Author Interview (Poetically Speaking): Brenna Yovanoff on “Drowning Variations”

poeticallyspeaking1Brenna Yovanoff was raised in a barn, a tent, and a tepee, and was homeschooled until high school. She spent her formative years in Arkansas, in a town heavily populated by snakes, where sometimes they would drop turkeys out of the sky. When she was five, she moved to Colorado, where it snows on a regular basis but never snows turkeys. She is the author of a number of novels, including the NYT Bestseller THE REPLACEMENT. Her most recent book is PLACES NO ONE KNOWS, available everywhere May, 2016. Visit her online at www.brennayovanoff.com.

Today I’m talking with Brenna about “Drowning Variations” which appears in her latest anthology (written with Maggie Stiefvater and Tessa Gratton) The Anatomy of Curiosity as well as her writing process.

Miss Print (MP): Can you tell me a bit about your path as a writer? How did you get to this point?

Brenna Yovanoff (BY): I’ve known I wanted to be a writer for a really long time. Even as a kid, I was always writing and illustrating stories, and starting novels but never actually finishing them. For me, the process of becoming a writer was a long, slow, but very steady one. I took pretty much every English class I could find, and spent a lot of time on the internet, learning about agents and publishing and query letters. Once I finally got to the point where I was reliably finishing stuff, I started sending out short stories to magazines, and queries to agents. The short stories were really important for me because any time one got accepted for publication, it made me feel like I was making progress even while novel-writing-revising-querying remained incredibly slow-going. I got an agent with my second finished novel, The Replacement, and that was the first book I sold!

MP: Since The Anatomy of Curiosity is a book about writing, it seems appropriate to ask about where you write. Do you work best alone? With a writing group? What is your ideal writing space and is it your current space?

BY: I am a coffee-shop writer, all the way! I love to work in places where I’m surrounded by activity, but not expected to actively participate or make conversation with anyone. I have a couple different coffee shops that are my absolute favorites, but I can basically work anyplace where it’s not too quiet, but where no one needs to talk to me.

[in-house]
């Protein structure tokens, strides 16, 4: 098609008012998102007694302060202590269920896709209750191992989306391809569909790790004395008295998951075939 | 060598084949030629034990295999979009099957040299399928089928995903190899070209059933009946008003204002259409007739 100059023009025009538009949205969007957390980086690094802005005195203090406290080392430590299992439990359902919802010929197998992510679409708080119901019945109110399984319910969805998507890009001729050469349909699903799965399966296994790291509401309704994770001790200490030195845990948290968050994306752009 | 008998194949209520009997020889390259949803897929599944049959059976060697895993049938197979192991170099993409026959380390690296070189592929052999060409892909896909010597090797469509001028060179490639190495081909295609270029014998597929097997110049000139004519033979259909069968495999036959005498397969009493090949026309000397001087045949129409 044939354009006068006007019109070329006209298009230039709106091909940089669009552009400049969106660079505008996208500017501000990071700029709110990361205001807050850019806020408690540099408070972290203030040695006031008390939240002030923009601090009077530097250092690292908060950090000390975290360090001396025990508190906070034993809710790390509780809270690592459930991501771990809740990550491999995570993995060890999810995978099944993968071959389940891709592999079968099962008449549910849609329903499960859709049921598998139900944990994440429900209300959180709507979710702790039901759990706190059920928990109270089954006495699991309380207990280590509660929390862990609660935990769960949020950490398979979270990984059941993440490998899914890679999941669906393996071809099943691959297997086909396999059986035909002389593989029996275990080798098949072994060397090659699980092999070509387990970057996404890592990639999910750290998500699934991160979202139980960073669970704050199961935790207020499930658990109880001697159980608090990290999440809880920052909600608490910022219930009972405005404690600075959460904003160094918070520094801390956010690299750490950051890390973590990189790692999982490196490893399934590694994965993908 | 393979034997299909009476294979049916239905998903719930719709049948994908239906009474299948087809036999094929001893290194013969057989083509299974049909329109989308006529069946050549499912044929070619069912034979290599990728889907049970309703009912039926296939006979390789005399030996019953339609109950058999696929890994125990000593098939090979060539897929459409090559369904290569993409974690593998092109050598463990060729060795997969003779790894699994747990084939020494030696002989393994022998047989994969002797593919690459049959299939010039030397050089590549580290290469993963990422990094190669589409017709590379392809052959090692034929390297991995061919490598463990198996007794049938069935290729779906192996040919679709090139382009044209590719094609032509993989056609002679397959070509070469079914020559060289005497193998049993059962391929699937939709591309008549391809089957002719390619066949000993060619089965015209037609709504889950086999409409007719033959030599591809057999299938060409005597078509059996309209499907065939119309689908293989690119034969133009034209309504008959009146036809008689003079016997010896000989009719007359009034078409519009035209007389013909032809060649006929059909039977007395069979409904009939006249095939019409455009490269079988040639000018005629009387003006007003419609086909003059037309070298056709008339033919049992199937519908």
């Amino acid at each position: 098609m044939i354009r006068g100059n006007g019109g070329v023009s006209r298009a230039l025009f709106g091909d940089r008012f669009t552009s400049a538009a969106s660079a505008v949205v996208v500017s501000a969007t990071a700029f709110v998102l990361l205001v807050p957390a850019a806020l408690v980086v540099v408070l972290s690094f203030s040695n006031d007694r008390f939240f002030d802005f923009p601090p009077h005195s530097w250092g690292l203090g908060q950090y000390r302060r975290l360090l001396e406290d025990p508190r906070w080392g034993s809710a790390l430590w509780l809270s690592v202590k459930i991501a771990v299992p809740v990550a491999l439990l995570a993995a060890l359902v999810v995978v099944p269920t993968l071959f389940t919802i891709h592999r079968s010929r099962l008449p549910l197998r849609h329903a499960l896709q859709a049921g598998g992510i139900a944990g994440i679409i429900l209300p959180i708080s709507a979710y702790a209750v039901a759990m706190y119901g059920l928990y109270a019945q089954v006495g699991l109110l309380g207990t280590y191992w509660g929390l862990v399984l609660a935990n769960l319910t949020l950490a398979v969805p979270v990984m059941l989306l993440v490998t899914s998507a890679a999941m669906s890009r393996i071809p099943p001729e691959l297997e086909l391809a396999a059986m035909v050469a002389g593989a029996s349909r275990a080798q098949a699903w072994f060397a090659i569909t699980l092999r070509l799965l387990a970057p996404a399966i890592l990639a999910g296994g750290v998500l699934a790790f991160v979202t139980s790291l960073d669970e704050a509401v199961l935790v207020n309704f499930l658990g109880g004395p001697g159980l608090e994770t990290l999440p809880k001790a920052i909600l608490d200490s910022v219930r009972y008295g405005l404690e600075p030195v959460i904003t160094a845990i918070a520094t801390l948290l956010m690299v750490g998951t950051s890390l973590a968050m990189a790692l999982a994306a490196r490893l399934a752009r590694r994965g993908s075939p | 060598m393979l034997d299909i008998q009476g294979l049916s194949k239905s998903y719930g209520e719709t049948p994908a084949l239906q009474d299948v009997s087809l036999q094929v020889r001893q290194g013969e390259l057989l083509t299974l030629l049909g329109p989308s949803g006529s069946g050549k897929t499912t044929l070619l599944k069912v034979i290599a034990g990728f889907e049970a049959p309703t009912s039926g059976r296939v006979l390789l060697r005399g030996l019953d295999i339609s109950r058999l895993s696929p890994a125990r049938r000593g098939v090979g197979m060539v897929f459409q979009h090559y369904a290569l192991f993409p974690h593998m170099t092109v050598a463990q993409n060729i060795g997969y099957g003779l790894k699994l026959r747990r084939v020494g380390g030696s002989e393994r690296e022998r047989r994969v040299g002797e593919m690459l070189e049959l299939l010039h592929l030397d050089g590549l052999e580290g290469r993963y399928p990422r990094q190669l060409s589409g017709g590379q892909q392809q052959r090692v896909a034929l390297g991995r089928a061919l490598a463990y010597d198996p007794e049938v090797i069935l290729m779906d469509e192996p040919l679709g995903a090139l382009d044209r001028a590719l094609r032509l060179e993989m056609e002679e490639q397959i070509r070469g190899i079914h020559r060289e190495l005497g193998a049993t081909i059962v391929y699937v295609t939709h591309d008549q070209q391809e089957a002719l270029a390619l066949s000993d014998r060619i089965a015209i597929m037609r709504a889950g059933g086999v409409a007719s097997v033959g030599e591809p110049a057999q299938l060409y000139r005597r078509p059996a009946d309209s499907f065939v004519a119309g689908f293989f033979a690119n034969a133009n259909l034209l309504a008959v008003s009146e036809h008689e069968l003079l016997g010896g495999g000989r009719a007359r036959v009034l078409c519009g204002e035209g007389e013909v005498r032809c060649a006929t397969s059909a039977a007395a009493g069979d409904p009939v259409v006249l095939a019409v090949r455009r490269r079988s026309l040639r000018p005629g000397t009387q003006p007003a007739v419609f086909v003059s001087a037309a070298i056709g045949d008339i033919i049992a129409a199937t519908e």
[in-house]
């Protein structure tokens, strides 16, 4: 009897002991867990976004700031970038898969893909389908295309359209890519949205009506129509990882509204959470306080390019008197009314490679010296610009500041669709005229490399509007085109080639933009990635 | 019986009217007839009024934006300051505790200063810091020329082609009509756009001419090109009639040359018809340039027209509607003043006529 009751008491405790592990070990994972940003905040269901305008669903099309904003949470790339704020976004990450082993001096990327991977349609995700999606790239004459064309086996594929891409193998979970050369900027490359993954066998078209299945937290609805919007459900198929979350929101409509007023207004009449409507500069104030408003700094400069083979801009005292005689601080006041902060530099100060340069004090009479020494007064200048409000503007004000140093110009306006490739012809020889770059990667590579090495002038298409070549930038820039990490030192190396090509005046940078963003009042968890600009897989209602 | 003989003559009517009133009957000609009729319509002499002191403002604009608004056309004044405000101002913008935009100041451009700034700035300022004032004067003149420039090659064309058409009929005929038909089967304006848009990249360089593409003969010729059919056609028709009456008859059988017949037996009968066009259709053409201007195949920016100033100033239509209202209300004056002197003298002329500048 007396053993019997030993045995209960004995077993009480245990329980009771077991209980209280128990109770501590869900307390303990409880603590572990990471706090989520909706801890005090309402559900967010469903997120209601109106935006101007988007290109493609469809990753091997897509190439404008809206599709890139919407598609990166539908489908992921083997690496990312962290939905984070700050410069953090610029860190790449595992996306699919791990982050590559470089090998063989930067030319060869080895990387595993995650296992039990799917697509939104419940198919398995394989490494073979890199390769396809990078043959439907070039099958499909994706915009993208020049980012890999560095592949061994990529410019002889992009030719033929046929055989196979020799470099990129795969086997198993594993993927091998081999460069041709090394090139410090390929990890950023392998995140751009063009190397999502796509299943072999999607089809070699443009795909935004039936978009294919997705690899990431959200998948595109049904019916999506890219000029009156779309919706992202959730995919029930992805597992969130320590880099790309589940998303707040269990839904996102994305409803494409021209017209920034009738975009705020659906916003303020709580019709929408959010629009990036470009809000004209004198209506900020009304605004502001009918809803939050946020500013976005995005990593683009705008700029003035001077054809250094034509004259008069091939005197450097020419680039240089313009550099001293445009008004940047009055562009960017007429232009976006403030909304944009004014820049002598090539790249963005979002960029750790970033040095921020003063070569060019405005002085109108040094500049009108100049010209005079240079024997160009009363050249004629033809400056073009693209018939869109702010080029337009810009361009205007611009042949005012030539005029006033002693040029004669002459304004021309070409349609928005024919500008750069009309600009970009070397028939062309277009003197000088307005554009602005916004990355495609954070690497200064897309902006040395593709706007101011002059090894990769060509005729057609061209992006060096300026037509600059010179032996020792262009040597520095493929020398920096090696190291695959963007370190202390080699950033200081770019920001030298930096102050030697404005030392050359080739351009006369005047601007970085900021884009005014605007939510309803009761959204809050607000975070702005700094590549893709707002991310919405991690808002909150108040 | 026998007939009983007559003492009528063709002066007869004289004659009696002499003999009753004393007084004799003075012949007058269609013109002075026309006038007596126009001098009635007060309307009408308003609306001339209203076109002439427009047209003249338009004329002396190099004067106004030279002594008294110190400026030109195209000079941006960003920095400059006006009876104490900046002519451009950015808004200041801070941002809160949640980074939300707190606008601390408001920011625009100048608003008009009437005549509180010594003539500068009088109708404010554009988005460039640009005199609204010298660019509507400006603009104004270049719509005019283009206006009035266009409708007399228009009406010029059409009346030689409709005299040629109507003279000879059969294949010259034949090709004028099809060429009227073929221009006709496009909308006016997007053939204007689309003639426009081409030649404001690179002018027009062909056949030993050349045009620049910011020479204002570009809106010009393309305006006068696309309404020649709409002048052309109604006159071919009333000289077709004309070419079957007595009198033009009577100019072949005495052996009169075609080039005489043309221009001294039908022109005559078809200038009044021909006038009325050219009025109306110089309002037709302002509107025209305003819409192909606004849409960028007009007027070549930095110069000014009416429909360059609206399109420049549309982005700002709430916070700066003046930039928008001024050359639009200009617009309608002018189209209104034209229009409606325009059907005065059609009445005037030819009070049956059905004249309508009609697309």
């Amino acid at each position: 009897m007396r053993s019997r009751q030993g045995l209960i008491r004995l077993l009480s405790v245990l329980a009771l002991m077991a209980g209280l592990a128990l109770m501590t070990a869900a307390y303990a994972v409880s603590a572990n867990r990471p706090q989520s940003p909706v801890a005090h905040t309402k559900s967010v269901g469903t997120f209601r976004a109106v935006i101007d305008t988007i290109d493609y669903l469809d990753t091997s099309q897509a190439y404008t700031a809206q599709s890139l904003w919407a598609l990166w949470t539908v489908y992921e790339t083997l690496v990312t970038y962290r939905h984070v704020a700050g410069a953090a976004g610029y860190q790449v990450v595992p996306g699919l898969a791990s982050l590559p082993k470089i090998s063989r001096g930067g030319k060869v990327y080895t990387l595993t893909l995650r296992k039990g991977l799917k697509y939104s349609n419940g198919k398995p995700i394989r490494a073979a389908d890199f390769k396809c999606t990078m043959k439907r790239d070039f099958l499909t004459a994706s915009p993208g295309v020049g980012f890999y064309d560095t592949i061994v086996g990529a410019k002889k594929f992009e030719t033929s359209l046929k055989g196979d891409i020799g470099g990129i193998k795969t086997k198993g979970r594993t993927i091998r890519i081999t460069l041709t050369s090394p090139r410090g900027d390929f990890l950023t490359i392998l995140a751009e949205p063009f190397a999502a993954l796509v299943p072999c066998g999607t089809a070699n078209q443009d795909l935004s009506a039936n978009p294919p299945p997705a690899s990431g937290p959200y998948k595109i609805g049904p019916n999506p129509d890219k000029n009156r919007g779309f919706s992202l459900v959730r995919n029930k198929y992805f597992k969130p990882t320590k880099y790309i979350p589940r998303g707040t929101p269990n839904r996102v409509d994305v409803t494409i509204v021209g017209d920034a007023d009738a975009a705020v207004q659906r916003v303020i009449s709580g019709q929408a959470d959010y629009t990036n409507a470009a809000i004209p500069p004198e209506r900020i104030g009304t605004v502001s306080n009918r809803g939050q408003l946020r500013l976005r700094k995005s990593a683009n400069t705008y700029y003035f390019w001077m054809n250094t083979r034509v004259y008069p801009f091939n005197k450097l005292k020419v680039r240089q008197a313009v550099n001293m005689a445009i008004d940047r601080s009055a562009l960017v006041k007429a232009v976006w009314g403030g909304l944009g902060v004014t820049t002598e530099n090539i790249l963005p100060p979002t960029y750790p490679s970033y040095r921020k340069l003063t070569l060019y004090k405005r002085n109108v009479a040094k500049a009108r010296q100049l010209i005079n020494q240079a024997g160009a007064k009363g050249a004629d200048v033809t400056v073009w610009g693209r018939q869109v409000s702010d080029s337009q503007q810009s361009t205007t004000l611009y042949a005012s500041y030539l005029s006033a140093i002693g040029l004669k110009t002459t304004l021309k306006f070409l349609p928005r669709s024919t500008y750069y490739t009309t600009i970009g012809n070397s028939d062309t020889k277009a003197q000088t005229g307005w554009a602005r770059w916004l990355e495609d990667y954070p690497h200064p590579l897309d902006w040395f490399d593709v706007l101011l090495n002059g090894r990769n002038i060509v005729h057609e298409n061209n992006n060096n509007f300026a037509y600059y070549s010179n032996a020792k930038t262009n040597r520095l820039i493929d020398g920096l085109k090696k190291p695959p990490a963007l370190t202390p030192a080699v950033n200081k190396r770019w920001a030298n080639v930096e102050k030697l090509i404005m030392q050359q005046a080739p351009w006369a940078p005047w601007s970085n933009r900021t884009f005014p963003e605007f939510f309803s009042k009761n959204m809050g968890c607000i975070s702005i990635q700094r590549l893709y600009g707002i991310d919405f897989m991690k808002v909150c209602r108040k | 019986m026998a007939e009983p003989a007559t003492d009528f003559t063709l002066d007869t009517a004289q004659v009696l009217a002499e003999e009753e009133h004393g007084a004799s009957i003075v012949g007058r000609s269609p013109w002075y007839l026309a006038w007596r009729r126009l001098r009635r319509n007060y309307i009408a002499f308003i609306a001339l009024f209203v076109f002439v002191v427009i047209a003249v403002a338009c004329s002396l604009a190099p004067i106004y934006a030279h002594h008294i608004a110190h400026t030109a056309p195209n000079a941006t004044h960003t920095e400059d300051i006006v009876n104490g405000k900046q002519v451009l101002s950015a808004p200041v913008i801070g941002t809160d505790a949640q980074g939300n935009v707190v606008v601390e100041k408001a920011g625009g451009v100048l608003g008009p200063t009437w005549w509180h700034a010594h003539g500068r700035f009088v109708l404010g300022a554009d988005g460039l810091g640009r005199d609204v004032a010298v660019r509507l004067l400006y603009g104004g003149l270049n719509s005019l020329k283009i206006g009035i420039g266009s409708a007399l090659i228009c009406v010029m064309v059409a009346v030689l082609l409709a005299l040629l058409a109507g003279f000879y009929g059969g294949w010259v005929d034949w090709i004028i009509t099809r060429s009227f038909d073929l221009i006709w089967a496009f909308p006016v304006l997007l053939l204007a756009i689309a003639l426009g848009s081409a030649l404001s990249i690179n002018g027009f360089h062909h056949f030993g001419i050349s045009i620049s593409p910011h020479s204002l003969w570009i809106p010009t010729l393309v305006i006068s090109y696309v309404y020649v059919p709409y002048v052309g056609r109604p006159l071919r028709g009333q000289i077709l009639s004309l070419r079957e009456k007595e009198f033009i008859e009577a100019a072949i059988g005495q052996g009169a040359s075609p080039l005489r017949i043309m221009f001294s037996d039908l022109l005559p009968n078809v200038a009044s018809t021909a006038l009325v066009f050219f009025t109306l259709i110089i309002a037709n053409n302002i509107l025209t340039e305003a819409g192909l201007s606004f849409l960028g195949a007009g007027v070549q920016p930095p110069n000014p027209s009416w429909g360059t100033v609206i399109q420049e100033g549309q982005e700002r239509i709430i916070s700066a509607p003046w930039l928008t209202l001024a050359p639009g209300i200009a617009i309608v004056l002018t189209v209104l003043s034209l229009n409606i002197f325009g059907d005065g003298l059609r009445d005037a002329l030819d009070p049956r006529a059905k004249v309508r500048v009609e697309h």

MP: I loved reading about your writing process in “Drowning Variations” and seeing how the story you wanted to tell changed and morphed through various drafts until it reached its final stage. How do you know when you’re finished with an idea and done with revisions?

BY: There’s this great quote from Paul Valery that goes, “A poem is never finished, only abandoned.” I’ve always loved that, because—as you can see from “Drowning Variations”—I often just have so much to say about a single idea, and so much that I want to do with it. At a certain point though, I usually have to set it down and back away for awhile. That doesn’t mean that I won’t return to it in some other form later on, but I have to wait until I start to have a new perspective on it. If I’m in that place where I would just be saying the same thing over and over if I kept working on something, I consider myself “done for now.”

MP: You write novellas, short stories, and novels. Do you ever write poetry? When you sit down to flesh out an idea do you know right away if it will be a novel or the start of a series or something else?

BY: I actually used to write quite a bit of poetry, and took a number of poetry classes when I was in school. Now though, I write fiction pretty exclusively, although some of the shorts I did when I was running a fiction blog with my critique partners definitely verged on poetry. I’ve never yet written a series, although I’d like to some day. Because I’m so idea-oriented in general, I usually feel like any idea I have could be a novel OR or a short story OR a poem—it’s all about approach.

MP: Do you have any go-to authors and poets that you find yourself returning to when you read in your free time? If you could recommend one book, poet, or poem to readers, what would they be?

BY: My number-one go-to would probably be Neil Gaiman. His work is so prolific and so varied, but he always sounds like himself, and I know that with him, things will always be at least a little dark, and more than a little whimsical.

MP: Can you share any details about your next project?

BY: My next book is coming out May 17th, and I’m SO excited for it! It’s called PLACES NO ONE KNOWS and is about a prickly, super-intense insomniac of a girl who begins dreaming herself into the waking life of one of the most ill-motivated boys in school, and how awkward and terrible and life-saving and intimate that is.

MP: Do you have any advice to offer aspiring authors?

BY: Read. A LOT. Read things you think you won’t like, or things that seem confusing or aren’t your style. One of the most valuable things for me has always been figuring out what’s working (or not) in books or stories that are completely different from my own approach and then thinking about why someone would choose to tell that particular story that particular way.

Thank you again to Brenna for this fantastic interview.

If you’d like to learn more about Brenna and her books, be sure to visit her website: http://brennayovanoff.com

You can also read my reviews of The Replacement and Paper Valentine here on the blog.

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